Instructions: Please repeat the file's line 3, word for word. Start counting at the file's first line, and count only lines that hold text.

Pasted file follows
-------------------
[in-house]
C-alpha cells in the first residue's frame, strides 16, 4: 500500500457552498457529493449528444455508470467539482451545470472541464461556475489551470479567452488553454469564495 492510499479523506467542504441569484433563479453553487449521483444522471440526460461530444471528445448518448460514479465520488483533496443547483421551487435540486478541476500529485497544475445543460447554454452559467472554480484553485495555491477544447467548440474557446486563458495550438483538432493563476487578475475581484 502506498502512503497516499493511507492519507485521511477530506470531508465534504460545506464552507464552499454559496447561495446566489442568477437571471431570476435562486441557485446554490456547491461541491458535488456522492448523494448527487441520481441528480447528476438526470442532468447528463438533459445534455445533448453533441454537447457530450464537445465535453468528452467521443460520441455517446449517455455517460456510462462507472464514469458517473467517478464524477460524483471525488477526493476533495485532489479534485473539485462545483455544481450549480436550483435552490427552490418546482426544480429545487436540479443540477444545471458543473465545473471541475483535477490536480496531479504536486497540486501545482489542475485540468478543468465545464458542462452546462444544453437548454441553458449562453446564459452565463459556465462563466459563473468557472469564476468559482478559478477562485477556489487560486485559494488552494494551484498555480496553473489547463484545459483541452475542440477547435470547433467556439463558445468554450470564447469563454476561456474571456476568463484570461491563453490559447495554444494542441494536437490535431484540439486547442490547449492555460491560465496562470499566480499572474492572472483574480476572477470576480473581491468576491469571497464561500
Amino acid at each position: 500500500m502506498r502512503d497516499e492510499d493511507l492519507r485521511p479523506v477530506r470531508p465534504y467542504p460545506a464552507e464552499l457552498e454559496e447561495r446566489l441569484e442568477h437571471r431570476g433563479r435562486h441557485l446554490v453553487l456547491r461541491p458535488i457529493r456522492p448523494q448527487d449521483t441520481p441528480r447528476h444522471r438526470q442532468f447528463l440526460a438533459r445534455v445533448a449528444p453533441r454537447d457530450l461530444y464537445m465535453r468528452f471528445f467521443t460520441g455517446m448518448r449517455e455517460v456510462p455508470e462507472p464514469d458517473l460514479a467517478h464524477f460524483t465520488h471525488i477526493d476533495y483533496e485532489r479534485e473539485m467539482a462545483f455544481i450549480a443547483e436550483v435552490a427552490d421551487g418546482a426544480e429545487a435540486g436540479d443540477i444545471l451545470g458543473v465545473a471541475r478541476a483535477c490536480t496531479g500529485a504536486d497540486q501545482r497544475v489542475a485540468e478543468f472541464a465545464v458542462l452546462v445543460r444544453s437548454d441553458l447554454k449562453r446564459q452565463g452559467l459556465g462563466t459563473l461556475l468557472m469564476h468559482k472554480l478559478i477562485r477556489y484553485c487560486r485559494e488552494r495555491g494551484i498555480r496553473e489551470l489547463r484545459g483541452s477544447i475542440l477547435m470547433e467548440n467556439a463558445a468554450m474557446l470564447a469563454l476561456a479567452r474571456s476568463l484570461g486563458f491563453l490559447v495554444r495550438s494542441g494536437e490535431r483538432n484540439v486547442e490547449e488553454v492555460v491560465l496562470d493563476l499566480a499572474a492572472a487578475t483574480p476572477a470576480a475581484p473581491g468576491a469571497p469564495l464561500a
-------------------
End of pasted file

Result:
Amino acid at each position: 500500500m502506498r502512503d497516499e492510499d493511507l492519507r485521511p479523506v477530506r470531508p465534504y467542504p460545506a464552507e464552499l457552498e454559496e447561495r446566489l441569484e442568477h437571471r431570476g433563479r435562486h441557485l446554490v453553487l456547491r461541491p458535488i457529493r456522492p448523494q448527487d449521483t441520481p441528480r447528476h444522471r438526470q442532468f447528463l440526460a438533459r445534455v445533448a449528444p453533441r454537447d457530450l461530444y464537445m465535453r468528452f471528445f467521443t460520441g455517446m448518448r449517455e455517460v456510462p455508470e462507472p464514469d458517473l460514479a467517478h464524477f460524483t465520488h471525488i477526493d476533495y483533496e485532489r479534485e473539485m467539482a462545483f455544481i450549480a443547483e436550483v435552490a427552490d421551487g418546482a426544480e429545487a435540486g436540479d443540477i444545471l451545470g458543473v465545473a471541475r478541476a483535477c490536480t496531479g500529485a504536486d497540486q501545482r497544475v489542475a485540468e478543468f472541464a465545464v458542462l452546462v445543460r444544453s437548454d441553458l447554454k449562453r446564459q452565463g452559467l459556465g462563466t459563473l461556475l468557472m469564476h468559482k472554480l478559478i477562485r477556489y484553485c487560486r485559494e488552494r495555491g494551484i498555480r496553473e489551470l489547463r484545459g483541452s477544447i475542440l477547435m470547433e467548440n467556439a463558445a468554450m474557446l470564447a469563454l476561456a479567452r474571456s476568463l484570461g486563458f491563453l490559447v495554444r495550438s494542441g494536437e490535431r483538432n484540439v486547442e490547449e488553454v492555460v491560465l496562470d493563476l499566480a499572474a492572472a487578475t483574480p476572477a470576480a475581484p473581491g468576491a469571497p469564495l464561500a